Why make-believe play is an important part of childhood development

The benefits of pretend play.
The benefits of pretend play.  Photo: Getty Images

Visit any preschool classroom during free play and you will likely see a child pretending to be someone else. Make-believe play is a ubiquitous part of early childhood. And beyond being fun for kids, pretending and other kinds of imaginative play are also believed by some to be critical to healthy child development.

Research has found a relationship between pretend play and a child's developing creativityunderstanding of others and social competence with peers.

As a psychologist who studies imaginary play and childhood development and is no stranger to the preschool classroom, I have met many children for whom an imaginary friend or impersonation of a character is more than just an amusing pastime. Such activities often reflect what children have on their minds.

So how might imaginary play lead to benefits for kids? And does imaginary play make for more socially astute kids? Or is that that kids who more socially adept tend to engage in this kind of play more?

Learning to think from different perspectives

Imaginary play could encourage social development because children are simultaneously behaving as themselves and as someone else. This gives them a change to explore the world from different perspectives, and is a feat that requires thinking about two ways of being at once, something that children may have difficulty doing in other circumstances.

You can imagine how this could be a part of a child's developing social abilities.

For instance, if a child is pretending to be a mother, he or she must imagine what it would feel like if the baby cries or doesn't behave. If a child is pretending to be the family dog, he or she needs to figure out how to communicate with the "owner" without speaking.

The child who creates an imaginary friend has the opportunity to explore all the nuances of friendship – without having to manage the unpredictability of another person's behaviour or risking the friendship ending.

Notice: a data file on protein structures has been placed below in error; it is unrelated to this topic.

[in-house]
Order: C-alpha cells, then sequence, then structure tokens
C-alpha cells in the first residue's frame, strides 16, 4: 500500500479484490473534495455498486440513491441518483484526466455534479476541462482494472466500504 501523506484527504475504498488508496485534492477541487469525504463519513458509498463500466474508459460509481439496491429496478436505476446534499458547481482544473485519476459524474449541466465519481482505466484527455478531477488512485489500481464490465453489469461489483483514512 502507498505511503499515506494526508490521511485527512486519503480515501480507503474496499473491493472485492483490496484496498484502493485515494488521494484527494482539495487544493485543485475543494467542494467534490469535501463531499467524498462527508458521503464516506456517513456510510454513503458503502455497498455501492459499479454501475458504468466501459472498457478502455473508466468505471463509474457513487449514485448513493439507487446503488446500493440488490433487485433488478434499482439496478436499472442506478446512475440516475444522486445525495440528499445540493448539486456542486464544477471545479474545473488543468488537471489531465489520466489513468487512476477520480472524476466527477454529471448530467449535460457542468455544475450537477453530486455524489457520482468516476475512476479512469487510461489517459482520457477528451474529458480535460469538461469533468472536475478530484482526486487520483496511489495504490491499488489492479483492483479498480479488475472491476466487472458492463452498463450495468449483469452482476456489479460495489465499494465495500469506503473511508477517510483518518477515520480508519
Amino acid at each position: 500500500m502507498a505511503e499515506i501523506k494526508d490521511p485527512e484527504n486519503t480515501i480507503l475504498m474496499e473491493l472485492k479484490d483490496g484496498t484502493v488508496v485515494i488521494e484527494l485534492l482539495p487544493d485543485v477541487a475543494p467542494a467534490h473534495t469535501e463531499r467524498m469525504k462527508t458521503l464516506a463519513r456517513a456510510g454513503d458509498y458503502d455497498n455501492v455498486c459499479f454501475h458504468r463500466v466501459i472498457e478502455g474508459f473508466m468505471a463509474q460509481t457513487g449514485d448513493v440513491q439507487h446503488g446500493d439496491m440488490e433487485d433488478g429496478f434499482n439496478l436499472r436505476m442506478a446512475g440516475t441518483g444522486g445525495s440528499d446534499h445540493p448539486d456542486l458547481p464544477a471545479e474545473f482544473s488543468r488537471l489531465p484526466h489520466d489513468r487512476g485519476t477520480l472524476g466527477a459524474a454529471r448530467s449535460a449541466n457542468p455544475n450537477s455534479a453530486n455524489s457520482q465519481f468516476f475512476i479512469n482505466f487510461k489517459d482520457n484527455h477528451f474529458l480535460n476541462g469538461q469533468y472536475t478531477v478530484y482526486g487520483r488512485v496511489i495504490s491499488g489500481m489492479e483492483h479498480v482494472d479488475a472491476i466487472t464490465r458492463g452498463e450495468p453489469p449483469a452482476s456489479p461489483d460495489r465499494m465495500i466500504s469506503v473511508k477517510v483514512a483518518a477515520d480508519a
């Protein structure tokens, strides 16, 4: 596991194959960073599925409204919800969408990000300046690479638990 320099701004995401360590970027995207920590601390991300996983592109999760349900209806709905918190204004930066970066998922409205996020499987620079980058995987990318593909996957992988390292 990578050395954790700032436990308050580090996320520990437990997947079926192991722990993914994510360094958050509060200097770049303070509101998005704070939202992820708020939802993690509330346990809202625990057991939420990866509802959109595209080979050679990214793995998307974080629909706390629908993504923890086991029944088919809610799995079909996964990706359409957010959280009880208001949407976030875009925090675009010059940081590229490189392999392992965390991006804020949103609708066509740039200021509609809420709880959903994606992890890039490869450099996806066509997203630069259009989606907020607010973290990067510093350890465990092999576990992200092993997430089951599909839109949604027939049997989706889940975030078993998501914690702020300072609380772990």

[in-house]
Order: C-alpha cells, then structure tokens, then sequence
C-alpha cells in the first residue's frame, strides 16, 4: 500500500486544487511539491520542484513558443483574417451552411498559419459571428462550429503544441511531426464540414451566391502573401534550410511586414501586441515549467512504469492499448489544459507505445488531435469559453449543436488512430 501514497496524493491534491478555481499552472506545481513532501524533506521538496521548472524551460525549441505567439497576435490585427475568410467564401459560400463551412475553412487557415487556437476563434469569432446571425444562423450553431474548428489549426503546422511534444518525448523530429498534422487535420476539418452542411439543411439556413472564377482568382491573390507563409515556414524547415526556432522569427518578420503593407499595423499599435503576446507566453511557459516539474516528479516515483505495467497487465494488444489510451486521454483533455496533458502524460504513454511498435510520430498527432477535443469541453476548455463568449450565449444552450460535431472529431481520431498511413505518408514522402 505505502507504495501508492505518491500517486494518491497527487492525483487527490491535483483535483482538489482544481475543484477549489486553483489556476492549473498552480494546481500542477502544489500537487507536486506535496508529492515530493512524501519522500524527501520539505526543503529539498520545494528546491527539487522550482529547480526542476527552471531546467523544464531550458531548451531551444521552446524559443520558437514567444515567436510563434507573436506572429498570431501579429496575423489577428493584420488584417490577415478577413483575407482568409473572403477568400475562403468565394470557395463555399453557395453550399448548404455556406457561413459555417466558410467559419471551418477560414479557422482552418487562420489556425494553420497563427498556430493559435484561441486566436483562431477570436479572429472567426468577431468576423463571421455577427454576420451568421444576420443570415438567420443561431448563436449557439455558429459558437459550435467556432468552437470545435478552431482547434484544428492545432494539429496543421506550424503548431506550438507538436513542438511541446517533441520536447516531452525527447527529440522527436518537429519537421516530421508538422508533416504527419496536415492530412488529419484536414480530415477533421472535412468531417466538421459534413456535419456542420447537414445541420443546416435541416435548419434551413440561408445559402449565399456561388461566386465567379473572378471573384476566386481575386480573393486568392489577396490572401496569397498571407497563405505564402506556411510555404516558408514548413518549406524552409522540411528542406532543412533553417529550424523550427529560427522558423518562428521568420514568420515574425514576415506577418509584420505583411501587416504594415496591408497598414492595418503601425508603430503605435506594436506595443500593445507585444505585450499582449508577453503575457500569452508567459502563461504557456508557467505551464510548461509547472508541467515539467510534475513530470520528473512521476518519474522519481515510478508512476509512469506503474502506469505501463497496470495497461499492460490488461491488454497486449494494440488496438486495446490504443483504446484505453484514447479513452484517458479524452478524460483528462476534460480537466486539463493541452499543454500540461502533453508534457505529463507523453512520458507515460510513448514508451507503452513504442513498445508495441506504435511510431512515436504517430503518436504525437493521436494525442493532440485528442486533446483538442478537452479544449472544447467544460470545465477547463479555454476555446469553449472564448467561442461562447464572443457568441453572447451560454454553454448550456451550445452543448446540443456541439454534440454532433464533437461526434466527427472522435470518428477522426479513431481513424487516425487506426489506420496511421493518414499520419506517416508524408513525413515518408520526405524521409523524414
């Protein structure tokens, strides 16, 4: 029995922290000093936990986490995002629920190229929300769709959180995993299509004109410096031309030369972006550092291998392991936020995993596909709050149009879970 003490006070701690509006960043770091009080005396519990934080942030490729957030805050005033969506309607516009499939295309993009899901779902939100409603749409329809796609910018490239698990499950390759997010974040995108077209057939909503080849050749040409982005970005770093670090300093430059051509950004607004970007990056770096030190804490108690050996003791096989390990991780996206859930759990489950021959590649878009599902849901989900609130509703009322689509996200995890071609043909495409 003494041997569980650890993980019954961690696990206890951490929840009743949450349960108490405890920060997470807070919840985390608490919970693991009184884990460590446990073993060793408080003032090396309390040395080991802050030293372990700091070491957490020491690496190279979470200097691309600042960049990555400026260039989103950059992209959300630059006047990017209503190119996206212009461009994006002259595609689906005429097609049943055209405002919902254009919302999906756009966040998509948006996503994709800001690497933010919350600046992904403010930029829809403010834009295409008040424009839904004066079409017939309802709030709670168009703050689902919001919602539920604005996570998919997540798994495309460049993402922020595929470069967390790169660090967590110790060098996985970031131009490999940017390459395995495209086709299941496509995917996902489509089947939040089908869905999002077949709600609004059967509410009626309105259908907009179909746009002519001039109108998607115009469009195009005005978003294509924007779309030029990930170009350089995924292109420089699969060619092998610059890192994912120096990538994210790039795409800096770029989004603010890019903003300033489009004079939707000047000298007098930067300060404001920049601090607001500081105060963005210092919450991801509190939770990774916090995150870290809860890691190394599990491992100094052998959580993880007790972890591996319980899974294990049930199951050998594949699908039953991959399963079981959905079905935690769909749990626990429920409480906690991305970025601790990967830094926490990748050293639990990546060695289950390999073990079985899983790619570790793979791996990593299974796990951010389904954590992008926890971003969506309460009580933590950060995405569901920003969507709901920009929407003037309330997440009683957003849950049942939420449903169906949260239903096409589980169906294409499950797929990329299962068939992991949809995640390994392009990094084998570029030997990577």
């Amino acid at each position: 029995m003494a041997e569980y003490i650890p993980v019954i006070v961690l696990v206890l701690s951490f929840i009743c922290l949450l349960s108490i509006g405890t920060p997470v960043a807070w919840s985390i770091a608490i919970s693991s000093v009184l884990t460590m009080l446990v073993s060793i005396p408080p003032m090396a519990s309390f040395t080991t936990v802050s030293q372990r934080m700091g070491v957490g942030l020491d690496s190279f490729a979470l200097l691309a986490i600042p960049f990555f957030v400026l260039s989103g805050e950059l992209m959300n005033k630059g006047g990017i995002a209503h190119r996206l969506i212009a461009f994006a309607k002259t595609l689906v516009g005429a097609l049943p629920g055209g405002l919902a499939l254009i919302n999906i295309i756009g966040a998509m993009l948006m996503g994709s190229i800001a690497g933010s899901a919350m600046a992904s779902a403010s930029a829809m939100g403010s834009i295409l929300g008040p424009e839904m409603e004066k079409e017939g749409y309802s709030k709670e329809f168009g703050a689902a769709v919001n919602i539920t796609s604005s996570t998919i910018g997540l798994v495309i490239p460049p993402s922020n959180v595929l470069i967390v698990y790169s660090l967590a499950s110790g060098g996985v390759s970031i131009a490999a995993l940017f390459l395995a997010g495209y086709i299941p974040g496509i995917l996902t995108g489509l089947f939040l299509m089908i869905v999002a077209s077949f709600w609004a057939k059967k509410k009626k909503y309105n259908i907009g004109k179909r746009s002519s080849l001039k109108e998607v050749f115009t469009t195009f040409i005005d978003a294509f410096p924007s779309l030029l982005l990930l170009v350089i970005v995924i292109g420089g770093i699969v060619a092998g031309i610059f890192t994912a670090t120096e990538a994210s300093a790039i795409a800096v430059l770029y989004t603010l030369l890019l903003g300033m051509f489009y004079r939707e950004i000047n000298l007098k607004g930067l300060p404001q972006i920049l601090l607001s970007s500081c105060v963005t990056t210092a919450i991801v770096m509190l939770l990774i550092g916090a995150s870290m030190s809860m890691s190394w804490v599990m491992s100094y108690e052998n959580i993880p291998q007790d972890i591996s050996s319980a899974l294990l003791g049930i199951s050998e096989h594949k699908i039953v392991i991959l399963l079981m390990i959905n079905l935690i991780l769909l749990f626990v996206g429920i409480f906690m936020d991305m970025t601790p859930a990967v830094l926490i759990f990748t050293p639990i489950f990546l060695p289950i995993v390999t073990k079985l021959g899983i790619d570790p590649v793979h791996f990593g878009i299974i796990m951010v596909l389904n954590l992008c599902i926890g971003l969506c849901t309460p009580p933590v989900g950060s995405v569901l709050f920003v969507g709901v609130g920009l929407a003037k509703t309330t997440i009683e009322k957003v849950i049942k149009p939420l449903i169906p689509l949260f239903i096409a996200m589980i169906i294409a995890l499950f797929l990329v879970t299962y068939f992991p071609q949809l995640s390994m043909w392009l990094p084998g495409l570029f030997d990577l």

The child who impersonates a superhero can play out and achieve goals such as helping others and performing daring rescues. This kind of power is not easily found in early childhood. Getting to be the hero and taking care of others must be a nice change from being taken care of and ordered around.

Learning the delicate art of negotiation

When children play these make-believe games with other kids, they must constantly consider their own behaviours and signals to send clear messages about what they are doing. And they also have to pay attention to signals coming from other participants in the game and learn how to decipher them.

This kind of communication also happens in real-world interactions. But within the world of fantasy play, successful coordination requires extra attention to all of these details. Children must engage in sophisticated levels of communication, negotiation, compromise, cooperation and coordination to keep the play moving forward.

In fact some research suggests that children engaging in social pretend play spend almost as much time negotiating the terms and context of the play as they do enacting it. This might come in handy as they grow up and manage the rules of neighbourhood games of Capture the Flag, the division of labor on group projects in high school and the benefits associated with a first job offer.

Are the benefits of play correlational or causative?

The studies that connect pretend play to all of those positive outcomes are correlational. In other words, a socially astute, competent child might be more interested in pretend play, rather than pretend play making a child more socially astute. Alternatively, some other variable, like parenting, might be responsible for connections between engagement in fantasy and getting along well with others.

In fact, Angeline Lillard, a prominent scholar in the field, looked at dozens of studies with her colleagues, and found little evidence to support the idea that pretend play causes positive developmental outcomes.

Instead, these authors assert, pretending might be one route to these outcomes. Or both pretend play and positive outcomes might be supported by other factors, such as the presence of supportive, encouraging adults, play that focuses on positive, pro-social themes, and the characteristics of the children themselves, such as their intelligence and sociability.

At the same time, the researchers are also quick to point out that children love to play and are motivated to do so. Adults who want to foster perspective-taking, empathy, negotiation skills and cooperation would do well to think about how lessons related to these skills could be embedded in the materials, themes and general content of children's imaginative play.

Tracy Gleason does not work for, consult, own shares in or receive funding from any company or organisation that would benefit from this article, and has disclosed no relevant affiliations beyond the academic appointment above.

This article is republished from The Conversation, an independent source of analysis, commentary and news from the university and research sector. The Conversation